It was only during the course of this discussion that I realized I was the only Asian in the class. We have two men (and a lot more women -- interesting, that I know exactly how many men there are but not women -- see #15), and perhaps a 50/50 breakdown between white women and nonwhite women, some American-born, some international. The race most of us would call "black" is disproportionately represented.

As I wrote that last paragraph, it felt vaguely wrong to categorize my classmates so clinically; these are all living, breathing people I appreciate and respect and am becoming increasingly close to. They're so much more than "white American-born woman" -- that phrasing stamps a clinical factuality of "truthiness" on their identity, an "oh they must be that way" association that I want to outright reject here. We so often describe people as "he/she is [category], but they're [adjective]" -- for instance, "she's Asian, but she's super-chill, she's not one of those that studies all the time." It's almost like you start with an "Asian" template and then add/subtract customizations from that in order to get a person (like a Mel).

  • She's female, but she likes martial arts and math and working on machines. (Implication: most people in the "female" category don't.)
  • She's Asian, but she doesn't speak Chinese, and she often takes initiative without asking for permission. (Implication: that's weird for an Asian person!)
  • She's deaf, but she talks and lipreads and plays music and you can barely tell. (I can see why this surprises people, but the surprise does get old after a while.)

These template people walking around in our heads -- the woman, the Asian -- where do they come from?

Anyway. Generating that list made me realize I was the only Asian, because I'd see things others were writing on the board, and my brain would go:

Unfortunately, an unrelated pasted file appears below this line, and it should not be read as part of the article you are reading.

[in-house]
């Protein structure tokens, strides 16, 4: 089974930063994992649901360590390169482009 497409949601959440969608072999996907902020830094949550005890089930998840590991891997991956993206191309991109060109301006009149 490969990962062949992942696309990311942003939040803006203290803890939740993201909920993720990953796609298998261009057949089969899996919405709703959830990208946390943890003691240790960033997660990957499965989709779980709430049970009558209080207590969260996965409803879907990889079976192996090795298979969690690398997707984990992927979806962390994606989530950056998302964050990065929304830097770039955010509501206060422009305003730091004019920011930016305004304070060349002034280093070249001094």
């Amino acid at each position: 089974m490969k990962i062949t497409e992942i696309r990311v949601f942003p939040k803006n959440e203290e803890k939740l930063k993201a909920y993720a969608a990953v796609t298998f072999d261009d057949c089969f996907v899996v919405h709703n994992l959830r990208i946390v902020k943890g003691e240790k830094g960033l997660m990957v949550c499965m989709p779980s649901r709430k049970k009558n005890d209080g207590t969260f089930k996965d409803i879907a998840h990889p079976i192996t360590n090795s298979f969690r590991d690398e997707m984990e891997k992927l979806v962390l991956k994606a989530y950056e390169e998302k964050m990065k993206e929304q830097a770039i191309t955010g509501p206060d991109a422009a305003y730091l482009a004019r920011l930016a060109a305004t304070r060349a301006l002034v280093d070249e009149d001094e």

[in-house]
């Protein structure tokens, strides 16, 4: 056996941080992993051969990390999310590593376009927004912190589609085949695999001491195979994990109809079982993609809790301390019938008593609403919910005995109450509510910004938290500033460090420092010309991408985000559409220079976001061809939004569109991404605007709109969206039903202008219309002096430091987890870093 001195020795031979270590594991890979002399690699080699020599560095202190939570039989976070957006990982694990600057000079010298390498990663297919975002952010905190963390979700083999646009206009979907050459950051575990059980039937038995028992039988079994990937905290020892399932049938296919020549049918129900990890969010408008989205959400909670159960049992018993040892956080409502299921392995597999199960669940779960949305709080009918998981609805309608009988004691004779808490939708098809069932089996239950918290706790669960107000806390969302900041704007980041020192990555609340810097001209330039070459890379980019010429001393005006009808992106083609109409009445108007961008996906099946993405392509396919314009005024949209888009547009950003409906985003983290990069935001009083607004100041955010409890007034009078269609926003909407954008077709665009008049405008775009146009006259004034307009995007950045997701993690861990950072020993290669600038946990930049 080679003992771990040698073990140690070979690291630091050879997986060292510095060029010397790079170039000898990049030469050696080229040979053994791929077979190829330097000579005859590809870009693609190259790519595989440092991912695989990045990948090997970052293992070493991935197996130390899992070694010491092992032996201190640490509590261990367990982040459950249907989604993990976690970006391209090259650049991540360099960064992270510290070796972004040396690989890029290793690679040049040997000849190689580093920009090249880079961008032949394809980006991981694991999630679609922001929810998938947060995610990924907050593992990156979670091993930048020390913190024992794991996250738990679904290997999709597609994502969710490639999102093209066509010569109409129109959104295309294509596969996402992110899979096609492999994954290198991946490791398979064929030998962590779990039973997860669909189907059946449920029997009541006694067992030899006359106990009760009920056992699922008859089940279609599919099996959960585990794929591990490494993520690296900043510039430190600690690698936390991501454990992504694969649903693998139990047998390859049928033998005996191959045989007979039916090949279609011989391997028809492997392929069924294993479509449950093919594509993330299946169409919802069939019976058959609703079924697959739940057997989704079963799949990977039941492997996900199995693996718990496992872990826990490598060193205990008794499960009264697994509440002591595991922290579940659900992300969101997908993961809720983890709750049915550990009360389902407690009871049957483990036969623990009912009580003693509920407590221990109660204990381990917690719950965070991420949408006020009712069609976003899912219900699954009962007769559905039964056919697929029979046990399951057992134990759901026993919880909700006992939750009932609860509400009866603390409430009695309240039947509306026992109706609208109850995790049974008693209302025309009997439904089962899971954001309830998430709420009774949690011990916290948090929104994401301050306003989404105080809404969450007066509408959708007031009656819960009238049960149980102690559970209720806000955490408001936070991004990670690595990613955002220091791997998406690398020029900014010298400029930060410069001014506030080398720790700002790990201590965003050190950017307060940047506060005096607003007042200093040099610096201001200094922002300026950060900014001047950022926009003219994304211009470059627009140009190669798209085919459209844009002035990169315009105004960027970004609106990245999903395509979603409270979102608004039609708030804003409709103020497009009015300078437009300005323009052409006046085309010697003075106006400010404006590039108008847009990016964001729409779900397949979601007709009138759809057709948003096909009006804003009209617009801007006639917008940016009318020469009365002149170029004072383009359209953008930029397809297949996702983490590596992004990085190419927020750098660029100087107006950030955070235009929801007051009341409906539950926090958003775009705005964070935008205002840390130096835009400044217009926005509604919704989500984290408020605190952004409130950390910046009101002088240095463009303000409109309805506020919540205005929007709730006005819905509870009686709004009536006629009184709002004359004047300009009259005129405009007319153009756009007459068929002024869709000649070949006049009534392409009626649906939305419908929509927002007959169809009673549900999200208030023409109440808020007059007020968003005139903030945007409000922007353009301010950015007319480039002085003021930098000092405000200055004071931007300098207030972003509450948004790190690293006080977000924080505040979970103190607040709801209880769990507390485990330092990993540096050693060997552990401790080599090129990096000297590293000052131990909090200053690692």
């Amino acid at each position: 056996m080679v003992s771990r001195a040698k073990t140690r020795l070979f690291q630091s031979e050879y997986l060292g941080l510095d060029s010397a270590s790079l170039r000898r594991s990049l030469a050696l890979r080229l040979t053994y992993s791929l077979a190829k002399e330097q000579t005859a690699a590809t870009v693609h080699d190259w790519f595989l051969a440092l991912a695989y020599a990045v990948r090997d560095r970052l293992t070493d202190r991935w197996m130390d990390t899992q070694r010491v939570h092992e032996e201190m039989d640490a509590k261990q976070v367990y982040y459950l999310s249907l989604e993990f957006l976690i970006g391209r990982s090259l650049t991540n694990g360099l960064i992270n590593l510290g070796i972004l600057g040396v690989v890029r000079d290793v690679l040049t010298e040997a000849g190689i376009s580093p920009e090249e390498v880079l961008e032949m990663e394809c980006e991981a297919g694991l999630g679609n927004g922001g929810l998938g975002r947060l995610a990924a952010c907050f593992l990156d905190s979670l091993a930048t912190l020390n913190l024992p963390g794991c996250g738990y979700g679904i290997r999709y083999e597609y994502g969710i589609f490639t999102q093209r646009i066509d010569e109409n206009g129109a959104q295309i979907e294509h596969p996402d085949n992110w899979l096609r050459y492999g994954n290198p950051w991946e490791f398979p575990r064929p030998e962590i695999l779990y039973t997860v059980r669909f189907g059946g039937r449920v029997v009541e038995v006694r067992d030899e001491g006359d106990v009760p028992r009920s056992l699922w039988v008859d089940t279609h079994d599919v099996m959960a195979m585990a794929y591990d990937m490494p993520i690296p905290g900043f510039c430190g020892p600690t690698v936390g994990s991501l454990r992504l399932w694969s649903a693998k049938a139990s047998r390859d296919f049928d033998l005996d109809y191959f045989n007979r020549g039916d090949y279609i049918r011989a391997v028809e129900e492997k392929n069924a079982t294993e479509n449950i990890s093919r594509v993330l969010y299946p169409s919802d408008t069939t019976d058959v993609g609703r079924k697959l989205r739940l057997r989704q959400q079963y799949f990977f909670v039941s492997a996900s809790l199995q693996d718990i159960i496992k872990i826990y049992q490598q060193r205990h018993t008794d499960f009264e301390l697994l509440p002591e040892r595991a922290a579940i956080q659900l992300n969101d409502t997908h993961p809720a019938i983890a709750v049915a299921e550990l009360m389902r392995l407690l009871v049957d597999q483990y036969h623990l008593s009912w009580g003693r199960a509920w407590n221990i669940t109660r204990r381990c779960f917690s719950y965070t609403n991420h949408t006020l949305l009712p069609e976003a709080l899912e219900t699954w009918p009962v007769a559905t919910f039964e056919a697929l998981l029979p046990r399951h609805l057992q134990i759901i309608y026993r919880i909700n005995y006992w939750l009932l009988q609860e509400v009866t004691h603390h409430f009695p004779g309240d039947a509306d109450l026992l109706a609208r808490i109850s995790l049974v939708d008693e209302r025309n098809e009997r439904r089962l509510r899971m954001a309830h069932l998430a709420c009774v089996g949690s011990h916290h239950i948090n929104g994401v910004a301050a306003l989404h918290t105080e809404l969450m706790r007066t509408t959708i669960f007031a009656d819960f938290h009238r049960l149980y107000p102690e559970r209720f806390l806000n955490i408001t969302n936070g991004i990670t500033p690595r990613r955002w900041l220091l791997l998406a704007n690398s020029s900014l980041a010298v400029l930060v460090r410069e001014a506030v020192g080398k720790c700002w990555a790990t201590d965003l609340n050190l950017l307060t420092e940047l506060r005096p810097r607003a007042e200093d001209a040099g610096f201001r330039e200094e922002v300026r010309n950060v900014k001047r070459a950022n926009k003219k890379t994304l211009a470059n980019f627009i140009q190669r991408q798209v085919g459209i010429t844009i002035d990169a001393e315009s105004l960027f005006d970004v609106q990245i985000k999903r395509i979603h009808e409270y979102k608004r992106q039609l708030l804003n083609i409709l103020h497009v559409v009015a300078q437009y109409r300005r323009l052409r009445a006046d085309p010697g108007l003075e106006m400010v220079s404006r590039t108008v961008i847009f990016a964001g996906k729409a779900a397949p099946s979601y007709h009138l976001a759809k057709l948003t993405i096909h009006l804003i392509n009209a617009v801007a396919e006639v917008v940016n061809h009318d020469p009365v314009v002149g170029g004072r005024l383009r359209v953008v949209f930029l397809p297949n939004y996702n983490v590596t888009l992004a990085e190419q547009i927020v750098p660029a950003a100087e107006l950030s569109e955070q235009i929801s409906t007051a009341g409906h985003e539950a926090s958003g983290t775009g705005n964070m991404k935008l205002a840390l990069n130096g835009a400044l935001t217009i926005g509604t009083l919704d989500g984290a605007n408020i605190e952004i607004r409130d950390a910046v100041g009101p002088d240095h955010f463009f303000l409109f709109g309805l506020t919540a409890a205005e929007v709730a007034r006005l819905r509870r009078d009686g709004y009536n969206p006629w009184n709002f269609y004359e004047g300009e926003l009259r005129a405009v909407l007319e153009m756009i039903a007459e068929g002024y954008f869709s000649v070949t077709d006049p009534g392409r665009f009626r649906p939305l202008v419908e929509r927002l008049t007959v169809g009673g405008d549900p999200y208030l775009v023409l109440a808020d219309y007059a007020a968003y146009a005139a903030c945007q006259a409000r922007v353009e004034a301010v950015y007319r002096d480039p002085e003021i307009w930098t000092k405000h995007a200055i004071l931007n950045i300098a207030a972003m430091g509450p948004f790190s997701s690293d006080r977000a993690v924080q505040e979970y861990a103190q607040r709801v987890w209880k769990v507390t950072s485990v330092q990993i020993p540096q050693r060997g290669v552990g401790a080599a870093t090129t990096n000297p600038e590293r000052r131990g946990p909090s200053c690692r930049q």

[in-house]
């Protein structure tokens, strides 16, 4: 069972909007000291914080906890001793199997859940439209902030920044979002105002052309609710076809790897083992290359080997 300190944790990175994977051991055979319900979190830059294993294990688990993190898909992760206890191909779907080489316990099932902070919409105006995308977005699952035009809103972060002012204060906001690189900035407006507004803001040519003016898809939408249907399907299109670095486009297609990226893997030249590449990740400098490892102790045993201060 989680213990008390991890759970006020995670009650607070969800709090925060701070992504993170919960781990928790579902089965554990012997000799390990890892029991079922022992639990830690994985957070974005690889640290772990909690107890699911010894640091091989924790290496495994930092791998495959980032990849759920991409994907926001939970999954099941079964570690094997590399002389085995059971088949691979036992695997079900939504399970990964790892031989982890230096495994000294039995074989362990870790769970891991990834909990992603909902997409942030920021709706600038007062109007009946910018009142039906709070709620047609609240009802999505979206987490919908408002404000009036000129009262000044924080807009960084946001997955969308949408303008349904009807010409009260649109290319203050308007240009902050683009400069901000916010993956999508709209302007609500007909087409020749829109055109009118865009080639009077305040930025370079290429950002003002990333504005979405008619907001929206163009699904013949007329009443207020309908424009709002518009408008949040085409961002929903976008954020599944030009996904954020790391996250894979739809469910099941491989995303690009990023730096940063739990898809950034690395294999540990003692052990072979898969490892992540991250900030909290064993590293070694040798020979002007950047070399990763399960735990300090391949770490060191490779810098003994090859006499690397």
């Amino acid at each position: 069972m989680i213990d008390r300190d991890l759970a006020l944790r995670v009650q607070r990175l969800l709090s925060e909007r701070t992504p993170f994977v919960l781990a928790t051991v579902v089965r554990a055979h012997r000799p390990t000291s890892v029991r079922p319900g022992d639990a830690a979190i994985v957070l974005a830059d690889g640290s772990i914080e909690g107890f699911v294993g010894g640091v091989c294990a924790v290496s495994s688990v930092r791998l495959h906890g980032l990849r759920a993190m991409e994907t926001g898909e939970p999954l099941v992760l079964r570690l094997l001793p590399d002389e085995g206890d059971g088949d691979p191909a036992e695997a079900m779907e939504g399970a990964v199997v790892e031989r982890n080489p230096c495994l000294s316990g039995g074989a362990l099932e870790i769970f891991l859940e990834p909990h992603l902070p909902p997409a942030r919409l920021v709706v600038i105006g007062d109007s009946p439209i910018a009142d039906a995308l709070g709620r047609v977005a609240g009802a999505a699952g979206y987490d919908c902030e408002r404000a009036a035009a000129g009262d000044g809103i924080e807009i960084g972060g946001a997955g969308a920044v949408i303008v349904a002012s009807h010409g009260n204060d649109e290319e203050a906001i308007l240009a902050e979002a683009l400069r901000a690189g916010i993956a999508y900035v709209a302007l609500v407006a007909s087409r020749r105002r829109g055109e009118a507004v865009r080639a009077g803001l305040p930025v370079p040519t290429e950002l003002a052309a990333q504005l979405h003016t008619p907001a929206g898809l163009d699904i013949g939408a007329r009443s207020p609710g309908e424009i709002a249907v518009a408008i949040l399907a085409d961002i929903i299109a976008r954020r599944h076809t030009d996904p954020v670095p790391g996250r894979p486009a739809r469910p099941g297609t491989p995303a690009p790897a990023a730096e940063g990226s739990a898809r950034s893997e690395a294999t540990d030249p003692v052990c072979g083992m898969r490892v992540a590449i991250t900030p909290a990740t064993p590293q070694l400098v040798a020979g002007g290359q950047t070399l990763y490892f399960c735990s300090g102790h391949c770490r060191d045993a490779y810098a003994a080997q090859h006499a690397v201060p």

BRAIN: [reading out loud from the board] People will not assume I'm bad at math because of my race.
MEL: But... people don't assume I'm bad at math because of my race.
BRAIN: You don't have this problem! So you have white privilege!
MEL: No, no, it's the opposite problem -- people assume I'm good at math because...
BRAIN: You're Asian!
MEL: oh wait YES THAT'S RIGHT I had forgotten that.

It reminded me of how I often don't realize I'm the only woman in a room. Since I can't see myself, and I'm used to seeing white men around me, my subconscious goes "that's right, we're all white guys here, just like we are every day in Engineering-Land!" Until another woman/minority/etc walks into the room, that is.

BRAIN: Hey look, a woman in the room!
BRAIN: That's so weird!
BRAIN: Waaaait.
MEL: Um, I'm female.
BRAIN: Now I feel weird being here. Oh man. Do I have to associate with her? Do I need to be her "girl buddy" now? Am I supposed to... argh, what do I do? Maybe the guys are also noticing I'm a girl! GAH! GAAHHH!
MEL: I... I wanted to do work? Can we focus on the work?

It's distracting. I learned long ago to ignore it. Alas, this also meant I learned long ago to automatically ignore race, gender, etc. -- which perpetuates any issues instead of addressing them. But it takes so much energy, this not-ignoring! Why should I be the one expending that energy? (Why can't Other People Fix Everything? Boy, that'd be nice.)